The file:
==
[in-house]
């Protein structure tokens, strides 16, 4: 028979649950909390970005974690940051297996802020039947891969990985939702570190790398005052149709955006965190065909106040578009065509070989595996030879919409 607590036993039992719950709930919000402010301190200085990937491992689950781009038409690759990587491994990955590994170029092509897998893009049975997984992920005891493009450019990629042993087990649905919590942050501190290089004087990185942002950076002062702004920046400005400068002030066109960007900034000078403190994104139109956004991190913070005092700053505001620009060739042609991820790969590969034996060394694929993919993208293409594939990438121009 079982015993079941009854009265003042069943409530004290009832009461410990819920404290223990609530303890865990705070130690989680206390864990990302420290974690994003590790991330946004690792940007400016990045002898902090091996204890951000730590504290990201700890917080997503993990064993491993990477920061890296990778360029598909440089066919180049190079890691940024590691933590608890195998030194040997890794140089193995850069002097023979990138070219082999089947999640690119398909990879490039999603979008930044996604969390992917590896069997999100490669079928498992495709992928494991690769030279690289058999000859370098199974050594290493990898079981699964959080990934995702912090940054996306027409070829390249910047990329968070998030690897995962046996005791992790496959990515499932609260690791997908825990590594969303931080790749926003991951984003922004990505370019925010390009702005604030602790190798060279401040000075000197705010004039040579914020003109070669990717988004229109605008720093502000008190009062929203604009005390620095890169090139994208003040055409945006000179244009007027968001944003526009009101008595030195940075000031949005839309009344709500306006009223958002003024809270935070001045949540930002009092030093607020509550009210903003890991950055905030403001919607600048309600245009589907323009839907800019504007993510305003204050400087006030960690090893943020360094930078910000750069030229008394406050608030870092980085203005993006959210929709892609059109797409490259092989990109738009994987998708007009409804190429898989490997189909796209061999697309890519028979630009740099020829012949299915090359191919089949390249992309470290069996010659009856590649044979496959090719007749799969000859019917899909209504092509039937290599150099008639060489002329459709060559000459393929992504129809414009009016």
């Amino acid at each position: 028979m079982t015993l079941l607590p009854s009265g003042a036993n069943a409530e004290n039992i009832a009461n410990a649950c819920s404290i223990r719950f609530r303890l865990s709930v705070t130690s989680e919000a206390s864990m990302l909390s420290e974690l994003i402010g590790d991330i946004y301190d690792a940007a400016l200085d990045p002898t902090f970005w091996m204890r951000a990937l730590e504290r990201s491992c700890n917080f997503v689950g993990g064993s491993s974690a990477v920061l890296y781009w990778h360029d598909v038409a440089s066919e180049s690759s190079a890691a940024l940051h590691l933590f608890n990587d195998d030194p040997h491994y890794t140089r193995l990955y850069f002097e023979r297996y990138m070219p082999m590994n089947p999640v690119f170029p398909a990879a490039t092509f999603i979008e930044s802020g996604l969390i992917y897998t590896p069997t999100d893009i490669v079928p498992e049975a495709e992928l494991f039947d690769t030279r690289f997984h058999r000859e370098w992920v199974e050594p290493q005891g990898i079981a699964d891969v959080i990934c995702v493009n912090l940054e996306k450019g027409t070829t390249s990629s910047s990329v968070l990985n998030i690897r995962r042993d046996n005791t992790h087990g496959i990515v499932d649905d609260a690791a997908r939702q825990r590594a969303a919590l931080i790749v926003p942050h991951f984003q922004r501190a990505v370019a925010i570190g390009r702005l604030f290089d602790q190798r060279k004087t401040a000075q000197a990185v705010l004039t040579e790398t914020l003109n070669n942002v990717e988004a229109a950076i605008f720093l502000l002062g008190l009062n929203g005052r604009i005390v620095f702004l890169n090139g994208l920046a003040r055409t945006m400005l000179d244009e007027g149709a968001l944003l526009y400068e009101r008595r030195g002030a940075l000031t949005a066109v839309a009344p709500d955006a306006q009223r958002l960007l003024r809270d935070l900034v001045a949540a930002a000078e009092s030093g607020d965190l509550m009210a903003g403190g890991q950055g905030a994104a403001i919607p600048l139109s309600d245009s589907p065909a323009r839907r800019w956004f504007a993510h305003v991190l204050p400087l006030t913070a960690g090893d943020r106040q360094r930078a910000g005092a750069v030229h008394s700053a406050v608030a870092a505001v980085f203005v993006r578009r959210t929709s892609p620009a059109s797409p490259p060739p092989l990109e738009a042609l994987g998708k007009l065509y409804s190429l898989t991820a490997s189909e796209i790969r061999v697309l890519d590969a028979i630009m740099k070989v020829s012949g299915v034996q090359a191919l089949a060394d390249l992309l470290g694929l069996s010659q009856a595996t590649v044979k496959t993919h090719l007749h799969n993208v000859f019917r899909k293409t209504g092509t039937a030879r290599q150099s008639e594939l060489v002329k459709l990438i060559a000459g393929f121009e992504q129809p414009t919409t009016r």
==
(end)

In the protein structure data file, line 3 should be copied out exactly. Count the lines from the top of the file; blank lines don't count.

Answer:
């Amino acid at each position: 028979m079982t015993l079941l607590p009854s009265g003042a036993n069943a409530e004290n039992i009832a009461n410990a649950c819920s404290i223990r719950f609530r303890l865990s709930v705070t130690s989680e919000a206390s864990m990302l909390s420290e974690l994003i402010g590790d991330i946004y301190d690792a940007a400016l200085d990045p002898t902090f970005w091996m204890r951000a990937l730590e504290r990201s491992c700890n917080f997503v689950g993990g064993s491993s974690a990477v920061l890296y781009w990778h360029d598909v038409a440089s066919e180049s690759s190079a890691a940024l940051h590691l933590f608890n990587d195998d030194p040997h491994y890794t140089r193995l990955y850069f002097e023979r297996y990138m070219p082999m590994n089947p999640v690119f170029p398909a990879a490039t092509f999603i979008e930044s802020g996604l969390i992917y897998t590896p069997t999100d893009i490669v079928p498992e049975a495709e992928l494991f039947d690769t030279r690289f997984h058999r000859e370098w992920v199974e050594p290493q005891g990898i079981a699964d891969v959080i990934c995702v493009n912090l940054e996306k450019g027409t070829t390249s990629s910047s990329v968070l990985n998030i690897r995962r042993d046996n005791t992790h087990g496959i990515v499932d649905d609260a690791a997908r939702q825990r590594a969303a919590l931080i790749v926003p942050h991951f984003q922004r501190a990505v370019a925010i570190g390009r702005l604030f290089d602790q190798r060279k004087t401040a000075q000197a990185v705010l004039t040579e790398t914020l003109n070669n942002v990717e988004a229109a950076i605008f720093l502000l002062g008190l009062n929203g005052r604009i005390v620095f702004l890169n090139g994208l920046a003040r055409t945006m400005l000179d244009e007027g149709a968001l944003l526009y400068e009101r008595r030195g002030a940075l000031t949005a066109v839309a009344p709500d955006a306006q009223r958002l960007l003024r809270d935070l900034v001045a949540a930002a000078e009092s030093g607020d965190l509550m009210a903003g403190g890991q950055g905030a994104a403001i919607p600048l139109s309600d245009s589907p065909a323009r839907r800019w956004f504007a993510h305003v991190l204050p400087l006030t913070a960690g090893d943020r106040q360094r930078a910000g005092a750069v030229h008394s700053a406050v608030a870092a505001v980085f203005v993006r578009r959210t929709s892609p620009a059109s797409p490259p060739p092989l990109e738009a042609l994987g998708k007009l065509y409804s190429l898989t991820a490997s189909e796209i790969r061999v697309l890519d590969a028979i630009m740099k070989v020829s012949g299915v034996q090359a191919l089949a060394d390249l992309l470290g694929l069996s010659q009856a595996t590649v044979k496959t993919h090719l007749h799969n993208v000859f019917r899909k293409t209504g092509t039937a030879r290599q150099s008639e594939l060489v002329k459709l990438i060559a000459g393929f121009e992504q129809p414009t919409t009016r």